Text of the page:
Defense officials say they are running into roadblocks in creating a publicly available database for complaints about military privatized housing units, as required by law.
The publicly available database would allow tenants of housing units to file a complaint about issues with their housing unit for inclusion in the database. Information is expected to include the name of the installation, the name of the landlord responsible for the housing unit, and a description of problem they are having. It won’t include personally identifiable information, but it would be available to anyone, including other military families, military leaders and privatized housing landlords.
The database requirement was one of the reforms enacted by Congress to address pervasive issues with mold, water intrusion, rodent and insect infestation and other problems brought to light by military families in 2019. In some cases, families had difficulty getting landlords to fix the problems, and their concerns weren’t being heard by their military leaders.
That complaint repository hasn’t been established, said DoD spokesman Peter Hughes. “Given budgetary, contract and Privacy Act issues, it will take time before the department is able to establish such a database,” he said.
In a Feb. 15 hearing on nominees for some key Pentagon positions, Sen. Elizabeth Warren, D-Mass., pressed Christopher Lowman to get the database done in 2022. Lowman has been tapped for assistant secretary of defense for sustainment, the principal logistics official in DoD senior management.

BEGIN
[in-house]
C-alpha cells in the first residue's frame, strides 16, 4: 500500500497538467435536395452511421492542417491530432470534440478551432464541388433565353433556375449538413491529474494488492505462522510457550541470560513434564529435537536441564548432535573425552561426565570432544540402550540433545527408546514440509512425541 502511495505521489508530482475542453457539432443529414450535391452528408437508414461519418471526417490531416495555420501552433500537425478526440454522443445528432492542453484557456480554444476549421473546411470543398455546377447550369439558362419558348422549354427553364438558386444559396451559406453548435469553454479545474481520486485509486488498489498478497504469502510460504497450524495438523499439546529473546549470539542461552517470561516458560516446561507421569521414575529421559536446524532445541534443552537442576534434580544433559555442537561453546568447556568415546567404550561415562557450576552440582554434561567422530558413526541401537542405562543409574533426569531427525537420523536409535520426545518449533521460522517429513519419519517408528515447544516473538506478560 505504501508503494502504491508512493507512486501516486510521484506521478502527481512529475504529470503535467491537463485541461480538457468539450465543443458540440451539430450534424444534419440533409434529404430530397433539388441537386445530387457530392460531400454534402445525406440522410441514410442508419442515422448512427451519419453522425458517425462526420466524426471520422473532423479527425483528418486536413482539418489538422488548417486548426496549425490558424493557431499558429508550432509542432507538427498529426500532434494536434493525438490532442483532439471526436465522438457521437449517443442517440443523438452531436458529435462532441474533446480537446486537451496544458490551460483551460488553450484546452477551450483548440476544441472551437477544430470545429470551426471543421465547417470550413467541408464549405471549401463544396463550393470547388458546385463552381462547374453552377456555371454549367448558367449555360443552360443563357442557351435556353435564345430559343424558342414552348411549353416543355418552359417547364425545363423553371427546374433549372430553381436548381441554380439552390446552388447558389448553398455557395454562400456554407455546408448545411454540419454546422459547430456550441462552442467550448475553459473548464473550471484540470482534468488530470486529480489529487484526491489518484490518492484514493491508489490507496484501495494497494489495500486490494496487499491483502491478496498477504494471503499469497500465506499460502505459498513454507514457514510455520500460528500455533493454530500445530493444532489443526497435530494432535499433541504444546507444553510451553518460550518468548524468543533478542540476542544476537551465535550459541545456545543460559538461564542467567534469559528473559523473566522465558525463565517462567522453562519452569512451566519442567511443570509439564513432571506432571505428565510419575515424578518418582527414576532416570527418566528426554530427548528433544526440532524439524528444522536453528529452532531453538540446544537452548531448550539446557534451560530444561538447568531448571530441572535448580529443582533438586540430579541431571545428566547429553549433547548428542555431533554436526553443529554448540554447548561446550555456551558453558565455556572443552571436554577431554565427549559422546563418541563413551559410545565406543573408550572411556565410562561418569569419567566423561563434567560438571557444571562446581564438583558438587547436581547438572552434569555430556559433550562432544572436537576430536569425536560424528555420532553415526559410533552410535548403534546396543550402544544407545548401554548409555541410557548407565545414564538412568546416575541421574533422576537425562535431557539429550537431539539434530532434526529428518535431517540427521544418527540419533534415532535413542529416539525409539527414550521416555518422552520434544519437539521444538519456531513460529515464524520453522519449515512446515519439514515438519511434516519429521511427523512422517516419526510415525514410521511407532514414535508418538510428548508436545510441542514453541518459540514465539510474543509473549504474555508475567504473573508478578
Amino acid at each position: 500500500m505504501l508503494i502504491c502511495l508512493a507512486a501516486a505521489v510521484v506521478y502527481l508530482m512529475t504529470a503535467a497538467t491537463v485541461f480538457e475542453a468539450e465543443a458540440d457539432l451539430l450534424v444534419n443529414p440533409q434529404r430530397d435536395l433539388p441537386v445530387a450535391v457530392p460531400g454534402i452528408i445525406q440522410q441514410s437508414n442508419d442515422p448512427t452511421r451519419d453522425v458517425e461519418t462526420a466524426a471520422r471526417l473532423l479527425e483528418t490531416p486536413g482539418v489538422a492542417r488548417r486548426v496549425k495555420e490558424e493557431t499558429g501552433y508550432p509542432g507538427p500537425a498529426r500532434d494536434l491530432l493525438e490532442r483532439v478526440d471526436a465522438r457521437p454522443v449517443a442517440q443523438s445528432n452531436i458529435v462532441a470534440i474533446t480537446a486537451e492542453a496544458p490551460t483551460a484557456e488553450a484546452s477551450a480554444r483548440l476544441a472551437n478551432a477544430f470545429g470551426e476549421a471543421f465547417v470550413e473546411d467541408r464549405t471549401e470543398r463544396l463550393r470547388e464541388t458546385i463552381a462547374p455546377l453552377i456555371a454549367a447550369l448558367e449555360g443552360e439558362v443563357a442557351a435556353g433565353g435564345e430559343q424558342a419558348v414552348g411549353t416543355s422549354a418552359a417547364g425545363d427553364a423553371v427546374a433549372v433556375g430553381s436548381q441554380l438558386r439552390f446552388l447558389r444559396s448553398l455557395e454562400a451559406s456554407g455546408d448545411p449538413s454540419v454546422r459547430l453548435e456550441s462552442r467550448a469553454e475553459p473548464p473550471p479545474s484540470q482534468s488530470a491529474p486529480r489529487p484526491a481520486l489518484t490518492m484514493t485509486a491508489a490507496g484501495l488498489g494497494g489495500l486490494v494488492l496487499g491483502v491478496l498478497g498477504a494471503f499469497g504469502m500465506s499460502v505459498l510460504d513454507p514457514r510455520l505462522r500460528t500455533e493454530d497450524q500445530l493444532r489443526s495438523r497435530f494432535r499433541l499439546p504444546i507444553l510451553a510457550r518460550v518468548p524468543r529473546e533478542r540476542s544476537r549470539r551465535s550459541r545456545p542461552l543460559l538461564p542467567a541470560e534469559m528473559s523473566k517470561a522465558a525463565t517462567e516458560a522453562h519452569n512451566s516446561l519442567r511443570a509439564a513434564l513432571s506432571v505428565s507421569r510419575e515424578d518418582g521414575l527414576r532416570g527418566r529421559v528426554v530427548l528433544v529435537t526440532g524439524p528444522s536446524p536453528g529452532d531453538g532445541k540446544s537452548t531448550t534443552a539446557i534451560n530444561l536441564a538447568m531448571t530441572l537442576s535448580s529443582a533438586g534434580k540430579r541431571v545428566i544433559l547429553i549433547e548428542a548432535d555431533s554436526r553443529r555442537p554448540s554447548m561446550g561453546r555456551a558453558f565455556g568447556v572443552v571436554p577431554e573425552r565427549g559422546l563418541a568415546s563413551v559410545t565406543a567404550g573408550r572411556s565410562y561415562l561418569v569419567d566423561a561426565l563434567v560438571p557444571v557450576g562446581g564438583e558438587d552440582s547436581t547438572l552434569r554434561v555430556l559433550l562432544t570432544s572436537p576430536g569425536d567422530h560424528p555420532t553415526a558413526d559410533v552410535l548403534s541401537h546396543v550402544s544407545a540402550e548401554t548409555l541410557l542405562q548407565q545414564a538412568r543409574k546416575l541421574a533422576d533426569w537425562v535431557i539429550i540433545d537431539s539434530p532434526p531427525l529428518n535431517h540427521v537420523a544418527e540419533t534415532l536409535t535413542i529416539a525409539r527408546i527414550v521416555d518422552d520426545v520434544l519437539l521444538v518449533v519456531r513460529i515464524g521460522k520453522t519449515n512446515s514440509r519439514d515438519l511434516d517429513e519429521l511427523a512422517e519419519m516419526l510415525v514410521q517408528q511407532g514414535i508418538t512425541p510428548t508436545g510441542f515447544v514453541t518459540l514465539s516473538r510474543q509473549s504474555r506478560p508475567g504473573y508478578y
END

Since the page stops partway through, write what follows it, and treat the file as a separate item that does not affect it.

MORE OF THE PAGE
“It’s a database, a complaint database. This is not rocket science,” Warren said, during a hearing of the Senate Armed Services Committee.
“We’re in year three of people who want to be able to tell you about things like rats and insects and black mold,” she said. “I would think that the military would want to know about this.”
The database requirement was one of the reforms to the military housing privatization initiative that was included in the fiscal 2020 National Defense Authorization Act.
Warren cited a Pentagon inspector general report that said DoD was dragging its feet on two major reforms — the public complaint database for tenants and the tenant bill of rights.
The senator pressed Lowman to make a commitment that DoD will stand up the complaint database this year, but he stopped short of making it. The responsibility for housing has been removed from the portfolio of duties of the position, he said.
In a Feb. 10 memo, the deputy secretary of defense re-created the position of assistant secretary of defense for energy, installations and environment. It had been eliminated in 2018 DoD reorganization.
But Lowman did commit to working with the new assistant secretary for energy, installations and environment for a “deliberate transition of resources, as well as the policies and personnel, to make sure that … the organization makes progress on this.”
Deputy Secretary of Defense Kathleen Hicks’ memo designated Paul Cramer, currently principal deputy assistant secretary of defense for energy, installations and environment, to serve as the interim assistant secretary until another person is designated or the president appoints someone to the position and the Senate confirms.